Transportation Security Administration officers are the security agency’s frontline employees. They staff airport security checkpoints, screen checked luggage to ensure it’s safe to load onto commercial airliners and perform a wide variety of other security functions. Given the nature of commercial air travel and security since 9/11, travelers sometimes become upset with them simply because they’re doing their jobs. Unfortunately, such anger can even spill over into assaults against TSA officers.
On Tuesday, July 18th of this year, for example, a traveler making his way through one of Phoenix Sky Harbor International Airport’s security checkpoints managed to injure five transportation security officers (known as TSOs). One of the TSOs even had to be taken to the hospital, while the other four went to urgent care clinics around the airport. Fortunately, other TSOs as well as Phoenix airport police managed to subdue the man before he could injure more officers or even fellow travelers.
In 2017, the last year for which numbers are available, 34 TSA security officers suffered assaults at the hands of the traveling public. That’s a rise from 2016, a year in which 26 TSOs were assaulted by air travelers. More than 50 percent of all such assaults occurred during pat-downs or bag checks by officers at airport security checkpoints. This is to say nothing of verbal abuse of officers, typically by travelers stressed out by today’s air travel realities. Some TSA union officials believe longer lines at security checkpoints lie at the heart of the anger issues so many air travelers seem to be suffering from.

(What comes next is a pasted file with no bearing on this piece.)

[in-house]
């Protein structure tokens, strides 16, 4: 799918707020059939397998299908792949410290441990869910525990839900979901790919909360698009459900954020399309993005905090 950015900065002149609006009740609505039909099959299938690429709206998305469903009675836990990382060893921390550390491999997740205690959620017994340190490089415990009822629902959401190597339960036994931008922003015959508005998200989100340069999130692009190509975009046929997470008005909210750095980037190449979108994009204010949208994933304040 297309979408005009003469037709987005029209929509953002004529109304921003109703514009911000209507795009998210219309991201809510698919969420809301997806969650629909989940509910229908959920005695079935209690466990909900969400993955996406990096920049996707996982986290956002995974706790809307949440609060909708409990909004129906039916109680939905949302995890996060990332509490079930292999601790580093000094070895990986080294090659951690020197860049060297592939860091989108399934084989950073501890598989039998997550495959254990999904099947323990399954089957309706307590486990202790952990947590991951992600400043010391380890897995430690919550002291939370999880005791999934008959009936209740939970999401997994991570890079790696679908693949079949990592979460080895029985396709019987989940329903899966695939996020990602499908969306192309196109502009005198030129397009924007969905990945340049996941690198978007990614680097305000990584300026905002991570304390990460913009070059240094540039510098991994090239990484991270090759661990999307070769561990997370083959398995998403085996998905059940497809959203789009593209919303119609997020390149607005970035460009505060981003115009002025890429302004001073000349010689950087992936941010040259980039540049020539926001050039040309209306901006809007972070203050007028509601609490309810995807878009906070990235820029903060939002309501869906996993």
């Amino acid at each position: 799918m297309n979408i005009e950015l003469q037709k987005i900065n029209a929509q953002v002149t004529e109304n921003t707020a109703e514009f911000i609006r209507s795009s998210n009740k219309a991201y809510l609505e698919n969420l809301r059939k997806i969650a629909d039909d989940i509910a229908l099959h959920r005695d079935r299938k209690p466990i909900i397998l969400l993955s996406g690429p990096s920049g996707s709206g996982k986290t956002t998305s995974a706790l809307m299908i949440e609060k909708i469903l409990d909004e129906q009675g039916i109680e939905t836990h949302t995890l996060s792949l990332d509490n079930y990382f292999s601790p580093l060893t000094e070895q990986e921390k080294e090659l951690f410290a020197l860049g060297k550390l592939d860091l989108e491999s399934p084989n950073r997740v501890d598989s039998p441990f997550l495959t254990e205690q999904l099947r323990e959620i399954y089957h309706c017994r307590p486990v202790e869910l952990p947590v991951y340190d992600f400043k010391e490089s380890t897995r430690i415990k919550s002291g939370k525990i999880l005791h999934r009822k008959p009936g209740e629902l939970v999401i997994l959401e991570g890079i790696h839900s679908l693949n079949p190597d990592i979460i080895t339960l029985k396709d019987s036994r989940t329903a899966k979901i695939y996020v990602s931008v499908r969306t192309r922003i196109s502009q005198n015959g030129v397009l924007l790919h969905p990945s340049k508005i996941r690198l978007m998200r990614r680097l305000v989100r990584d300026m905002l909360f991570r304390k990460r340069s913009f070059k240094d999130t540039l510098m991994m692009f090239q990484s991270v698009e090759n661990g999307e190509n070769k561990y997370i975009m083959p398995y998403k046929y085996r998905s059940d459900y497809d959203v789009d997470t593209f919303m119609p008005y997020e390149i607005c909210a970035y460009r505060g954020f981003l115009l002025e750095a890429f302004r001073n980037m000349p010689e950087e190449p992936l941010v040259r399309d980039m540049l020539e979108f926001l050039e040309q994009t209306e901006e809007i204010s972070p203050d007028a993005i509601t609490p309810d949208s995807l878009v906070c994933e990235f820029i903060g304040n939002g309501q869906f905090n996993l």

To be sure, physical assaults of TSA officers are still a relatively rare thing, given the many millions of air passengers who regularly make their way through security checkpoints without incident. The security agency puts the rate at about one assault per 17 million passengers screened in 2017. But even one unprovoked assault would seem to be too many when looked at dispassionately by any reasonable person.
Kelly Hoggan, Founder and CEO of H4 Solutions, previously served as assistant administrator for operations at the Transportation Security Administration. In that role, he was responsible for aircraft and checkpoint security operations at the nation's 400-plus commercial airports.
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